The Azrieli College of Engineering in Jerusalem recently inaugurated a new dorm for its students. Fourteen floors out of the 24 in the new tower built on the college campus in Ramat Beit Hakerem will host students in fully equipped rooms and apartments – 250 in total, of different sizes. There will be apartments for student couples, for individuals and for up to two roommates. The cost of the new structure stands at NIS 105 million, and is one of the first of such residential compounds for students in the city.
There are about 1,500 students in the college, and though due to the coronavirus it is still unclear when the academic year will kick off, the students already know one thing: the rent will be among the lowest in the city for students.
Additional housing projects for students are on their way, to be completed in various places in the capital, but for now it seems there are no such projects looming on the horizon to answer the high demand expected soon. In the coming two years, a few academic institutions are planning to move to the city center – Bezalel, Nissan Nativ and Sam Spiegel, among a few others, but so far no housing projects for students are ready to be promoted.
No elections now
The elections to the boards of local councils have been postponed to an unknown time, at least until the corona outlook is better. The deadline for submitting candidacy has been extended to October 15. Har Homa, Ginot Ha’ir, Baka, Beit Safafa, Gonenim and Pisgat Ze’ev (with its two separate councils) will have to wait until the coronavirus is under control.
From red to green
For those who feel concerned by the “red” label given to the city of Jerusalem due to high COVID levels, here is an interesting initiative. A call to take personal responsibility to turn Jerusalem into a “green” city – this time not connected to any environmental issues – has been issued on social media to women from all city sectors, providing “ten commandments” on how to save us from the pandemic, or at least reduce its dangers. These include avoiding going out unless absolutely necessary; wearing masks; holding meetings and observing holidays only within the nuclear family; keeping social distance; buying from local businesses; and paying attention to the seniors around us. Women are invited to sign the call and circulate it further.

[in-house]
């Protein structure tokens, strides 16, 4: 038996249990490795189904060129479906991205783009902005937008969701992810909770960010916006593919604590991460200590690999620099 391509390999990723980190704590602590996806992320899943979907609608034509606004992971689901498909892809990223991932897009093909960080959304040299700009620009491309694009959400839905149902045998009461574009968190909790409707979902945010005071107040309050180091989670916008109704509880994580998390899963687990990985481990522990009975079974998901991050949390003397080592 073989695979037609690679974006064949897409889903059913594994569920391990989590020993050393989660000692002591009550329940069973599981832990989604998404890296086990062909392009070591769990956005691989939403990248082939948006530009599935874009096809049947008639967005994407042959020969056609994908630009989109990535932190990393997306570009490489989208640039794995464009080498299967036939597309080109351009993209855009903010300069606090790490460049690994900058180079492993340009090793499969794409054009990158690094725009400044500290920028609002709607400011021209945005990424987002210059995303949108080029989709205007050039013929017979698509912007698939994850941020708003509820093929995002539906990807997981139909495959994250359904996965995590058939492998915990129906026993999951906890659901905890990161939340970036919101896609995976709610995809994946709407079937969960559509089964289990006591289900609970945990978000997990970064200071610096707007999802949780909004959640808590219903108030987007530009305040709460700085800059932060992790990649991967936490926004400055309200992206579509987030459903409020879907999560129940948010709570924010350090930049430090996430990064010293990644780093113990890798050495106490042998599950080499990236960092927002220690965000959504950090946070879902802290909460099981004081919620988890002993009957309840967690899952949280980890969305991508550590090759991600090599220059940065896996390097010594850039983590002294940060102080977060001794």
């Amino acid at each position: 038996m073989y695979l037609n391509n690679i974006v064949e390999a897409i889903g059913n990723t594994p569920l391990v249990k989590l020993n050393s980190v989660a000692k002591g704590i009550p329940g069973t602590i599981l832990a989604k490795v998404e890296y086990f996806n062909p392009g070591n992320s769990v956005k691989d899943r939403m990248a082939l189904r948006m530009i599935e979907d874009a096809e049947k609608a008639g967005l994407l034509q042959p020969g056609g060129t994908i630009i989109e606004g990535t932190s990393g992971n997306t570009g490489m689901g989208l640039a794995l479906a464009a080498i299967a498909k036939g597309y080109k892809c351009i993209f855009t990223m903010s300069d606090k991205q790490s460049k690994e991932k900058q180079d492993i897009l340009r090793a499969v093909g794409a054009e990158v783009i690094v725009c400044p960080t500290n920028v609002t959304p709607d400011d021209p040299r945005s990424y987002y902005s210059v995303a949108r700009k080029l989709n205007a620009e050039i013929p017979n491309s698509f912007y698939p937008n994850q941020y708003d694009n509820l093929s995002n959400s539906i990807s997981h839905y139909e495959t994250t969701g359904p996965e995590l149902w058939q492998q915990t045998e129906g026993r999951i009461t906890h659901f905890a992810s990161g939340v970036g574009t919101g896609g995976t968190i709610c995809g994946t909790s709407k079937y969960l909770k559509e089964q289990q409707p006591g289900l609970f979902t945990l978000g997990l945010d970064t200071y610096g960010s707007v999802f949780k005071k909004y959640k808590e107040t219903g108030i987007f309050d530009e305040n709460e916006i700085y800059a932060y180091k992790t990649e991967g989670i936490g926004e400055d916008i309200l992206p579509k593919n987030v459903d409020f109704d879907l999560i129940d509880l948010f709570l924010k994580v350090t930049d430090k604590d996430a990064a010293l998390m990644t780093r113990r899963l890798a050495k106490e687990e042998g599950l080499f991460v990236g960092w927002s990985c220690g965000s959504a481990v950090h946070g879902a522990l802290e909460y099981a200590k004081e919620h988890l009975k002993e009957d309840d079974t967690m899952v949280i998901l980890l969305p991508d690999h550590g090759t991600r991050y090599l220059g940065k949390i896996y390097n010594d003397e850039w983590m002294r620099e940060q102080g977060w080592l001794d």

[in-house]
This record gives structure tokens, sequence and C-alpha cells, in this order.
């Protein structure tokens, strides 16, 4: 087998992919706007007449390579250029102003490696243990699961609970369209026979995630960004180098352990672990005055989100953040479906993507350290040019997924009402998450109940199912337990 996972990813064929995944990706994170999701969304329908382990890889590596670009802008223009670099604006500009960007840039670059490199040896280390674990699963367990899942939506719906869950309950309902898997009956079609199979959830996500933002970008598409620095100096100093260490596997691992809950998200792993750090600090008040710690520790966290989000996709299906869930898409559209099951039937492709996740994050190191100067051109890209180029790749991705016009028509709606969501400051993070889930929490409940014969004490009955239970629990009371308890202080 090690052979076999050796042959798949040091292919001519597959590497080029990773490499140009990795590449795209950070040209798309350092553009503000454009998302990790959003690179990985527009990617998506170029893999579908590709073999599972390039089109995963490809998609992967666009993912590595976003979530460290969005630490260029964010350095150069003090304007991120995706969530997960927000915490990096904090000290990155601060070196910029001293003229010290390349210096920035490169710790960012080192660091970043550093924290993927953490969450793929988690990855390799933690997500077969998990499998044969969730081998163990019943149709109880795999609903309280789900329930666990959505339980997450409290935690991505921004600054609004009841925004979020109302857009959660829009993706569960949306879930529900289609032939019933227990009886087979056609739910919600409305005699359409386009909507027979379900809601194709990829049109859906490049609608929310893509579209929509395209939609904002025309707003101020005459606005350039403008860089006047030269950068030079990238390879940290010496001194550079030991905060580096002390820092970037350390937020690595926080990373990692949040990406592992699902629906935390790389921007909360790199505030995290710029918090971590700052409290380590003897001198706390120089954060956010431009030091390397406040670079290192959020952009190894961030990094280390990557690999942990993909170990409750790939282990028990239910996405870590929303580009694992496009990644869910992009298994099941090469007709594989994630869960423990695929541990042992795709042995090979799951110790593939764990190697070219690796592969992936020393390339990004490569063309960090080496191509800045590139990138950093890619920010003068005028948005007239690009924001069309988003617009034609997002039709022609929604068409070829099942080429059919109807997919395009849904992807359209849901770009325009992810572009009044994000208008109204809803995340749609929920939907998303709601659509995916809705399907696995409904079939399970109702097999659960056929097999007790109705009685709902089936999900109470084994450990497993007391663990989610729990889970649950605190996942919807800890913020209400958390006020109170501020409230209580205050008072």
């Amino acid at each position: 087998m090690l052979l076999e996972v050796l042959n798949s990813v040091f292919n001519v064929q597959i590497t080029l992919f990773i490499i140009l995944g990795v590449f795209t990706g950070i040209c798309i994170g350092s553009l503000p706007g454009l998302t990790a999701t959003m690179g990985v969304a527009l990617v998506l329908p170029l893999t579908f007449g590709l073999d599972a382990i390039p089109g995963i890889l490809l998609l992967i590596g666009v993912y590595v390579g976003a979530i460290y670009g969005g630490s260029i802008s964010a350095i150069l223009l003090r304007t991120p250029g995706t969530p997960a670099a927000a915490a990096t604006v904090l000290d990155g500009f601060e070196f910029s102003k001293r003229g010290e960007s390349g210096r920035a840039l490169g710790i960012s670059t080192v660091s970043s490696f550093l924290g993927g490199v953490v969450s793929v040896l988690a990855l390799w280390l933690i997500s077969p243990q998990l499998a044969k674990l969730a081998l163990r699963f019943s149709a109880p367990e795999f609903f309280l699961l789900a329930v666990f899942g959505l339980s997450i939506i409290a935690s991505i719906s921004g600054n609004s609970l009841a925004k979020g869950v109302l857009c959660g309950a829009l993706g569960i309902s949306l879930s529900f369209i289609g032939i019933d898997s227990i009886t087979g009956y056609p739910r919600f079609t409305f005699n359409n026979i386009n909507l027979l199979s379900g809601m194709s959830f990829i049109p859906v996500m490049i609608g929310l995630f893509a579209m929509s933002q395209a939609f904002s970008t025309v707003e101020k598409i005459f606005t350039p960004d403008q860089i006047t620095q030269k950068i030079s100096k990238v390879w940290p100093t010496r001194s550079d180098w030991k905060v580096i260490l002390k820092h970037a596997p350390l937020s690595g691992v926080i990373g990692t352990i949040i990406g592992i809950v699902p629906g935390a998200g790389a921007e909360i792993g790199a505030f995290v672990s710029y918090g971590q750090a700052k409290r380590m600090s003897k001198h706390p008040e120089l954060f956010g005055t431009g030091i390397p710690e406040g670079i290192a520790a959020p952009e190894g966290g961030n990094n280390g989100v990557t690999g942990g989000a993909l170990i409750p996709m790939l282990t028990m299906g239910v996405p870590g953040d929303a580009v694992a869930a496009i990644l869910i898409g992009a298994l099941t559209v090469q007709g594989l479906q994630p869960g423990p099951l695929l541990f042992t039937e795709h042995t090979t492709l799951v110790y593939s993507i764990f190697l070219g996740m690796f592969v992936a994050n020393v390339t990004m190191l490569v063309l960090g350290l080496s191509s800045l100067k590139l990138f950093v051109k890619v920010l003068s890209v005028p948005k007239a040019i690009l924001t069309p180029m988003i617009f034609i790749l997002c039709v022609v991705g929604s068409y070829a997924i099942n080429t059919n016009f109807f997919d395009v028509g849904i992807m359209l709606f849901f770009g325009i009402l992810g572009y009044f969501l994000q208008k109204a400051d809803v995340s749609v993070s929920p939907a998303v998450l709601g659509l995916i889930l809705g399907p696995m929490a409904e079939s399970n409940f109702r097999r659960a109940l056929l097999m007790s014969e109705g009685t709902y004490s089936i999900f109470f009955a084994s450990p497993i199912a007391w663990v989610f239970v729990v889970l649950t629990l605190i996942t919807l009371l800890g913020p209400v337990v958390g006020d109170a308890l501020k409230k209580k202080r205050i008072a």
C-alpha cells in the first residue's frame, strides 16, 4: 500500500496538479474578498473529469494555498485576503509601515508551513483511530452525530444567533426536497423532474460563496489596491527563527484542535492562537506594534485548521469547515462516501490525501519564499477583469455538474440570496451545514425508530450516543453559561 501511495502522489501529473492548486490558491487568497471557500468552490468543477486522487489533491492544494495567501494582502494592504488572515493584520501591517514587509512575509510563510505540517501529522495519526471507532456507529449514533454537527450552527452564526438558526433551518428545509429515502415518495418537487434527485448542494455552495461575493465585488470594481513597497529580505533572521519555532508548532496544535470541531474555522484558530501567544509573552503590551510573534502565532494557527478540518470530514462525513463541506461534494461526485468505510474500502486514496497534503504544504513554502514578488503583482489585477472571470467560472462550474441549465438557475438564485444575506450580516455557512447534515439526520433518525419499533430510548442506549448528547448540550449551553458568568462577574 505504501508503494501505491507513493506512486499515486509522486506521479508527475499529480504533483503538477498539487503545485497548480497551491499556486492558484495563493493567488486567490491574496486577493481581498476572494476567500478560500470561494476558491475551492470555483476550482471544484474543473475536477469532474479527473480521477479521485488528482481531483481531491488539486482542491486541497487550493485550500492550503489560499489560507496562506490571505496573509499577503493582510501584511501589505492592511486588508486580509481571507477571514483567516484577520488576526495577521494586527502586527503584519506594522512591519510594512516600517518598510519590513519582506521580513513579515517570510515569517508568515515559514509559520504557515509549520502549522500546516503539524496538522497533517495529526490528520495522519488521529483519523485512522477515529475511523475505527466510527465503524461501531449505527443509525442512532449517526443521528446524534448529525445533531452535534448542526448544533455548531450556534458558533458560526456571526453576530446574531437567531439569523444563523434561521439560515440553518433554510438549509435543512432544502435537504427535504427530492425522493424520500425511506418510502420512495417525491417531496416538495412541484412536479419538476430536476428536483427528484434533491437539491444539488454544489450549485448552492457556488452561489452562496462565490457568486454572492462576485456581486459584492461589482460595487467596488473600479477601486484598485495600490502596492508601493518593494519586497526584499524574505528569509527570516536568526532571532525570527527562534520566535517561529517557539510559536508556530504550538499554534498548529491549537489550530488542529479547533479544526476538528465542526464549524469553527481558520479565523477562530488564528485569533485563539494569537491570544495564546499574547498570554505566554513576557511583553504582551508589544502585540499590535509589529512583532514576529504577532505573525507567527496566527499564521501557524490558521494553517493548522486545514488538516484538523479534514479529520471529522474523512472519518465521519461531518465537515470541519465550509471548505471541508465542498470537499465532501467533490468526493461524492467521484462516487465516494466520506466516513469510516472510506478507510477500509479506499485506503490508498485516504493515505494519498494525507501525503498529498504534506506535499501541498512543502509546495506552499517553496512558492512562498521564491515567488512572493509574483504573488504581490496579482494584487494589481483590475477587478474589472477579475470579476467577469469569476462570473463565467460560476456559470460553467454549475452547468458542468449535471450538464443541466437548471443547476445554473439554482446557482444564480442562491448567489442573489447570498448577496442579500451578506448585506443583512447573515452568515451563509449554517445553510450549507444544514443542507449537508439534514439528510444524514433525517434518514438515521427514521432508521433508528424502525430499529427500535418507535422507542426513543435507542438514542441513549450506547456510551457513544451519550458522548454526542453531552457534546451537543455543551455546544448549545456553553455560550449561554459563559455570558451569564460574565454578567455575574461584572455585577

Efrat Shoham Hildesheimer’s viral social media call, initially issued to both sexes, urges fellow Jerusalemites to share selfies of themselves wearing gloves and forming a heart with their fingers, pledging to take upon themselves the responsibility to fight the contagion here.
Aleh Jerusalem is a medical and supportive care institution caring for children and young adults who have complex disabilities and require intensive support to perform daily activities such as eating and maintaining personal hygiene. They face a variety of medical issues including epilepsy, breathing difficulties and serious physical handicaps, and are cared for by a staff of 315 devoted professionals and caregivers.
Now that the coronavirus poses a direct threat to their health and life, Aleh Jerusalem has decided to ban all family visits, but the staff has found a way to alleviate the anguish this separation causes patients. The families are invited to send letters, poems, photos and personal messages, which are all posted on a wall at the entrance to the institution’s main building. These messages remind the youth inside that they are not forgotten, enabling them to maintain a different but still warm connection with their families in these difficult times.
These may not be Mahaneh Yehuda’s best days, but the initiative to display street names is nevertheless a good one. For many years the names of the shuk’s streets, whether inside the covered part or along the open streets and alleys, were known only to a few. Most of the older merchants and owners of the stalls, or the old-time customers, recognized places by memory, and newcomers or visitors were often at a loss to find a specific shop or restaurant.
So while the market’s bars and eateries are closed in this second lockdown, some cleaning and improvement work is being undertaken, and the first project is the street names now displayed in most of the alleys in the covered part.
Bigger is better
The local planning and construction committee has approved expansion of the Mt. Scopus Hadassah Medical Center campus. The project will include a large new emergency room, including a helicopter landing pad; operating rooms; a 17-story tower for inpatient wards; 700 beds; and a large outpatient ward. The committee recommends enhancing relevant public transportation capabilities. The project now goes to the district committee for final approval.
Bigger isn’t better
Opposition leader Ofer Berkovitch (Hitorerut) urged Mayor Moshe Lion not to allow haredim to build large sukkot that could increase infection in the city. Berkovitch sent a letter calling for Lion to immediately dismantle large sukkot, built mostly in the Mea She’arim neighborhood. Berkovitch first turned to the city’s supervisors and enforcement administration, then to the Jerusalem police. Upon seeing that nothing was done, he turned to Lion.
“Large sukkot violating Health Ministry restrictions undermine the public’s trust in the authorities,” wrote Berkovitch.
Some large gatherings of haredim in sukkot ended up in clashes with the police and 18 people were arrested. Sizable gatherings also took place in Sanhedria and Romema, neighborhoods suffering from a high infection rate. Officially, the municipality maintains that no forbidden activities were conducted in such sukkot.